‘Good notes’ to help street children in Lebanon

Photo: Eoghan Rice / Trócaire

These days, you can rarely walk down a Beirut street without running into a child begging for money, or trying to sell gum at stoplights.

This problem has grown since the Syrian refugee crisis, with poor families flooding in from war-torn villages in Syria. With no work and little hope of a better future, their children are sent out to make a living on the streets.

Photo: Eoghan Rice / Trócaire

While most of us love to help, and willingly give to those in need, we realise that when we are giving, we might perhaps be making the problem worse. It is no secret that these children are often exploited by individuals who make a profit off their desperate situation.

In order to combat this problem, Bou Khalil, a Lebanese supermarket chain, has taken the initiative to give an alternative. Through The Good Note, they hope to provide those in need with what they exactly need, and limit exploiters’ opportunities to profit from the children.

The good note
The good note

According to the website, “Giving money to children on the streets is an act of goodwill. Unfortunately, it doesn’t always go towards good things. In many cases, it goes to the child’s desperate family that has no other way to make ends meet. In many others, it goes straight into the pockets of people profiteering off these children.”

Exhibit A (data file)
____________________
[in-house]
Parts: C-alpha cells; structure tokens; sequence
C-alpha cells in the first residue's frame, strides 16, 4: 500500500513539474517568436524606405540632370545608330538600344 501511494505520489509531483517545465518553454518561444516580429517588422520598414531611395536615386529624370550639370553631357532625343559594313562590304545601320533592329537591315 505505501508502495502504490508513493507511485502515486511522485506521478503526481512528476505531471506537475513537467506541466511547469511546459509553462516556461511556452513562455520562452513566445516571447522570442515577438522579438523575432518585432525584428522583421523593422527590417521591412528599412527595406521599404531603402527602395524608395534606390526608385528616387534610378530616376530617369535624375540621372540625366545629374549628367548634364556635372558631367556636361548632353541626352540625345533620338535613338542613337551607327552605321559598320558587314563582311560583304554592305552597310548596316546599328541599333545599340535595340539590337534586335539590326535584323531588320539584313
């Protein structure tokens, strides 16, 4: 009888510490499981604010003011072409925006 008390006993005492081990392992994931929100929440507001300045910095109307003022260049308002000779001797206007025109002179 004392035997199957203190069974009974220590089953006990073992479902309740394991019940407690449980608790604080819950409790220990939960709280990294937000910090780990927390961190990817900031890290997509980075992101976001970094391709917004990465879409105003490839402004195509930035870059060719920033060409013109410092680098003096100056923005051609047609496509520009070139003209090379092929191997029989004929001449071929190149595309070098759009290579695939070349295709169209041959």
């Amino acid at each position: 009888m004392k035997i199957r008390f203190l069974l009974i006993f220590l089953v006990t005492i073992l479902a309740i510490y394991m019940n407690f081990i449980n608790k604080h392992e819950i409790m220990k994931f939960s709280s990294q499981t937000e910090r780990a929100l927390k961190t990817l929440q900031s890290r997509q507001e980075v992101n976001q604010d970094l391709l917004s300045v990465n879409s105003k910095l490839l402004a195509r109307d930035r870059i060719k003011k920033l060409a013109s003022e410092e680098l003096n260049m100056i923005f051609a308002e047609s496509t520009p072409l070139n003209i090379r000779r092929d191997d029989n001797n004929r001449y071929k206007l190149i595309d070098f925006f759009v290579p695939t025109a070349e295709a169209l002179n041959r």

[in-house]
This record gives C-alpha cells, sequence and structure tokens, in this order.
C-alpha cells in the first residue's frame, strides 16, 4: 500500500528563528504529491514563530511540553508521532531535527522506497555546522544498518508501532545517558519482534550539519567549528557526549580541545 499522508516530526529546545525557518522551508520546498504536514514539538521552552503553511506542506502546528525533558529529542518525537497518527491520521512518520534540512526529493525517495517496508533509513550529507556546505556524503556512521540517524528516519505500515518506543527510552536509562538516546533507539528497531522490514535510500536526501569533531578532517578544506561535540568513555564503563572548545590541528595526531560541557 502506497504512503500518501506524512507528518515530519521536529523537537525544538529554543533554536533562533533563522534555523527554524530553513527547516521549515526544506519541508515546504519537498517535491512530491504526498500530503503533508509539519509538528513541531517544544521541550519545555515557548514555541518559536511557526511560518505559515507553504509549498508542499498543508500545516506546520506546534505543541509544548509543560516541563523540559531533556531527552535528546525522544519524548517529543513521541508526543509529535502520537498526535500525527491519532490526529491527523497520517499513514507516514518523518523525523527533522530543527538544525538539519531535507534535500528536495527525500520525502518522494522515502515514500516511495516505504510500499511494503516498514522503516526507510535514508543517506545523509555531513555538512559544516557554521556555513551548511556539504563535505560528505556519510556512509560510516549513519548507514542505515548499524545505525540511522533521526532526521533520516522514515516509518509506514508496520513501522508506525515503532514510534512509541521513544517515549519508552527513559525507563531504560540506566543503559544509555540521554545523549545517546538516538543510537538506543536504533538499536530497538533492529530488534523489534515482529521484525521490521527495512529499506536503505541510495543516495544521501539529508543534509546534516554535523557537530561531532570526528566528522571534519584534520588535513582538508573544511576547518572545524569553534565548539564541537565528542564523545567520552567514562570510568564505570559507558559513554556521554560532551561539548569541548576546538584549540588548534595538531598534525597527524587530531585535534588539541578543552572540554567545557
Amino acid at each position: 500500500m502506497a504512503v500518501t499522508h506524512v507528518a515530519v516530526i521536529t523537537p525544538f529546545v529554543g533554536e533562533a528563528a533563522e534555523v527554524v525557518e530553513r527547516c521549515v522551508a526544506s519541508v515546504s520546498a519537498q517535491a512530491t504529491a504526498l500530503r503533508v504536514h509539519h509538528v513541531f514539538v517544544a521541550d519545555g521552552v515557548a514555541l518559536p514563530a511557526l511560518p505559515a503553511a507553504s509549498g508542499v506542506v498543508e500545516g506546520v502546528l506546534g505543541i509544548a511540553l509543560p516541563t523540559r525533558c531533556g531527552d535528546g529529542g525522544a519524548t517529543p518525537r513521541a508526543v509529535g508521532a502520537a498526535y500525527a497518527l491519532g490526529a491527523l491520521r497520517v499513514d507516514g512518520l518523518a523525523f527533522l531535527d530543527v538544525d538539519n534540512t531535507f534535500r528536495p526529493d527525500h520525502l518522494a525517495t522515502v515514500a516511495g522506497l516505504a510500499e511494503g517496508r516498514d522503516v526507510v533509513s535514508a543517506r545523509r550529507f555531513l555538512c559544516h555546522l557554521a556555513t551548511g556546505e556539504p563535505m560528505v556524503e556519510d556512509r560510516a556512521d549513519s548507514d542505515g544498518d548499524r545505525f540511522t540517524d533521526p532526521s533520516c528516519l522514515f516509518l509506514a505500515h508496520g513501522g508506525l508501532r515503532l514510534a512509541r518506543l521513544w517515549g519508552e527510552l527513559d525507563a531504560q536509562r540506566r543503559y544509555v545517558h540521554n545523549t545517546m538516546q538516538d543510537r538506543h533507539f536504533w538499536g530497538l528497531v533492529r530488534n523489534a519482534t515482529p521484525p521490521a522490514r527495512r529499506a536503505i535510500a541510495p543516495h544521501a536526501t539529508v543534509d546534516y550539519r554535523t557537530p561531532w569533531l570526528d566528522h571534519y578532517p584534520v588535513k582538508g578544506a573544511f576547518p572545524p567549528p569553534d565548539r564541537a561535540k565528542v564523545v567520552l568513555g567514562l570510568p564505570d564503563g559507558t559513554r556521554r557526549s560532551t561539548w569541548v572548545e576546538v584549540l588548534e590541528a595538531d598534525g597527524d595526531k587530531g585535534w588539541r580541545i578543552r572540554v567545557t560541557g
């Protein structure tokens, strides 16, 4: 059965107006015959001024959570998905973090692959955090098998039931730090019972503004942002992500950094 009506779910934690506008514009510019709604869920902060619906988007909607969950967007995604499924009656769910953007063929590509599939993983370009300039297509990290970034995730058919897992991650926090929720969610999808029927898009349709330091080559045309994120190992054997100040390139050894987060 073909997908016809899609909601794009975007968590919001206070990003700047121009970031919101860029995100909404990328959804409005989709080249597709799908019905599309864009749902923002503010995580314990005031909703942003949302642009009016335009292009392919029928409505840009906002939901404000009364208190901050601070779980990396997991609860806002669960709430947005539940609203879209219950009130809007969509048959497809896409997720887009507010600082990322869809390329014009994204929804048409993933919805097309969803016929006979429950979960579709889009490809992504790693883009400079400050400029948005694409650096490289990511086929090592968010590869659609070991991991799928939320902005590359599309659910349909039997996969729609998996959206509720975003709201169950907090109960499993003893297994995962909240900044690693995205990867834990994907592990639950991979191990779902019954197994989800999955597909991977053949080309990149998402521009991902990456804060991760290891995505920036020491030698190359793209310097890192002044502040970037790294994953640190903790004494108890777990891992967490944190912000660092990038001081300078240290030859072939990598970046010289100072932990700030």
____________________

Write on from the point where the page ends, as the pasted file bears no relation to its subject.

Bou Khalil has designed a new bill, coined The Good Note, which can be given to children and spent in their stores on different items – including medicine when a prescription is provided. Instead of giving money that can be used for anything, good or bad, this note will only be used to buy necessary goods at the store. The notes cannot be used to buy alcohol, tobacco or medicines without prescriptions.

The chain has branches all over Lebanon, in Baabda, Faitroun, Mkalles, Tripoli, Koraytem, Zahle Jbeil, Antelias, Kousba, and Damour. Using these notes, you will be able to truly help these children provide their families with what they need, without worrying about growing an exploitive business on the backs of these kids.

Moreover, Bou Khalil is working with NGOs to educate the children about the notes, in order to ensure they will be able to use them. That way, the notes will be accepted and used efficiently by those in need.

These notes are available for purchase at all the Bou Khalil branches, as well as many other places. They cost 1,000 LBP and are worth exactly 1,000 LBP. This non-profit initiative by the chain promises to breed goodwill and possibly improve the lives of the children on the streets, if only one note at a time.

Source: stepfeed.com